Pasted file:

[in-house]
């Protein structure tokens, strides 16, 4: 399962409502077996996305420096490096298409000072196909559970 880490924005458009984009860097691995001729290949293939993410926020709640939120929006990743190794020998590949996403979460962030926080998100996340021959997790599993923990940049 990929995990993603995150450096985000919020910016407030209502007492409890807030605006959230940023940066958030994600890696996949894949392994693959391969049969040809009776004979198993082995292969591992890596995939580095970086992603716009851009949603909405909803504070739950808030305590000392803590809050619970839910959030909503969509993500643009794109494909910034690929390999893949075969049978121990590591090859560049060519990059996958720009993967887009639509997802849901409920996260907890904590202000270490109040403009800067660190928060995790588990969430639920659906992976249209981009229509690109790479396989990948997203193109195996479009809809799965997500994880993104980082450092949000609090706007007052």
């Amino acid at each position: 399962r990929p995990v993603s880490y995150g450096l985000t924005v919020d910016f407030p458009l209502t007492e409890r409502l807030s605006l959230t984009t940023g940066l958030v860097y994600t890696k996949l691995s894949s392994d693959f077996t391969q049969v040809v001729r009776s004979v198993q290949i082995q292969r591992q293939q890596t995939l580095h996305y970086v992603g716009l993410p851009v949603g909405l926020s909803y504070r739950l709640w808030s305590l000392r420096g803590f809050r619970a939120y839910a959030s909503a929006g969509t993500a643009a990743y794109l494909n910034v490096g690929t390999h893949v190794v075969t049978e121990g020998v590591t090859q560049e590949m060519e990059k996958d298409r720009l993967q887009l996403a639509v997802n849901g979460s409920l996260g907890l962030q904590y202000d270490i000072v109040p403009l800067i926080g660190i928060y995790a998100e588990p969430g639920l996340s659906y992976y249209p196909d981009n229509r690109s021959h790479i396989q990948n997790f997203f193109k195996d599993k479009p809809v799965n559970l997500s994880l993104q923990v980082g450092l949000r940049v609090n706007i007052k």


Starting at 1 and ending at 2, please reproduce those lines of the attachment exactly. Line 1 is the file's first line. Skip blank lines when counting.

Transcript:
[in-house]
């Protein structure tokens, strides 16, 4: 399962409502077996996305420096490096298409000072196909559970 880490924005458009984009860097691995001729290949293939993410926020709640939120929006990743190794020998590949996403979460962030926080998100996340021959997790599993923990940049 990929995990993603995150450096985000919020910016407030209502007492409890807030605006959230940023940066958030994600890696996949894949392994693959391969049969040809009776004979198993082995292969591992890596995939580095970086992603716009851009949603909405909803504070739950808030305590000392803590809050619970839910959030909503969509993500643009794109494909910034690929390999893949075969049978121990590591090859560049060519990059996958720009993967887009639509997802849901409920996260907890904590202000270490109040403009800067660190928060995790588990969430639920659906992976249209981009229509690109790479396989990948997203193109195996479009809809799965997500994880993104980082450092949000609090706007007052």